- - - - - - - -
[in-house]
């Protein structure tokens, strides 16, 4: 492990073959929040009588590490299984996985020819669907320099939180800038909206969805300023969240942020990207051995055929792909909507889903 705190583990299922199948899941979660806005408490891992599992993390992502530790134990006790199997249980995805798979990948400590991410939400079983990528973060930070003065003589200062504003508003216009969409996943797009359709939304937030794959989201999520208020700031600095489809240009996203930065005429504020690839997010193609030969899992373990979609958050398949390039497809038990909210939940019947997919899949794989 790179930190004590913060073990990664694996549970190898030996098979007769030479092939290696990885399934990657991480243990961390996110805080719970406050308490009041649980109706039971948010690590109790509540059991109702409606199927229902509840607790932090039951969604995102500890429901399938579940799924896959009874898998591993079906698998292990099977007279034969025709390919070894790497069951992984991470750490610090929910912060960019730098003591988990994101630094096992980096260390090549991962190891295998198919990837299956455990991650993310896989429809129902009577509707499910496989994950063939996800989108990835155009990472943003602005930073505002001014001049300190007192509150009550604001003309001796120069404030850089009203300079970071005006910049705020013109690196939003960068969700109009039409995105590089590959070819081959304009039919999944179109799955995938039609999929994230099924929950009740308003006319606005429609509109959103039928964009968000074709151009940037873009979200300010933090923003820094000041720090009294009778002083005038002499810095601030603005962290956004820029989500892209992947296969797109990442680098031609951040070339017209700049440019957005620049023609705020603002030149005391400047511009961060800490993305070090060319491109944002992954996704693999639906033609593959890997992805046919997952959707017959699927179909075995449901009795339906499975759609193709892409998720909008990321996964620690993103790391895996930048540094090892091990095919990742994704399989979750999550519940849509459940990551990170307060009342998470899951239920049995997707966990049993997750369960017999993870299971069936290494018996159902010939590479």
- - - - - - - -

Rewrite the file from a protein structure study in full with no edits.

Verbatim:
[in-house]
């Protein structure tokens, strides 16, 4: 492990073959929040009588590490299984996985020819669907320099939180800038909206969805300023969240942020990207051995055929792909909507889903 705190583990299922199948899941979660806005408490891992599992993390992502530790134990006790199997249980995805798979990948400590991410939400079983990528973060930070003065003589200062504003508003216009969409996943797009359709939304937030794959989201999520208020700031600095489809240009996203930065005429504020690839997010193609030969899992373990979609958050398949390039497809038990909210939940019947997919899949794989 790179930190004590913060073990990664694996549970190898030996098979007769030479092939290696990885399934990657991480243990961390996110805080719970406050308490009041649980109706039971948010690590109790509540059991109702409606199927229902509840607790932090039951969604995102500890429901399938579940799924896959009874898998591993079906698998292990099977007279034969025709390919070894790497069951992984991470750490610090929910912060960019730098003591988990994101630094096992980096260390090549991962190891295998198919990837299956455990991650993310896989429809129902009577509707499910496989994950063939996800989108990835155009990472943003602005930073505002001014001049300190007192509150009550604001003309001796120069404030850089009203300079970071005006910049705020013109690196939003960068969700109009039409995105590089590959070819081959304009039919999944179109799955995938039609999929994230099924929950009740308003006319606005429609509109959103039928964009968000074709151009940037873009979200300010933090923003820094000041720090009294009778002083005038002499810095601030603005962290956004820029989500892209992947296969797109990442680098031609951040070339017209700049440019957005620049023609705020603002030149005391400047511009961060800490993305070090060319491109944002992954996704693999639906033609593959890997992805046919997952959707017959699927179909075995449901009795339906499975759609193709892409998720909008990321996964620690993103790391895996930048540094090892091990095919990742994704399989979750999550519940849509459940990551990170307060009342998470899951239920049995997707966990049993997750369960017999993870299971069936290494018996159902010939590479």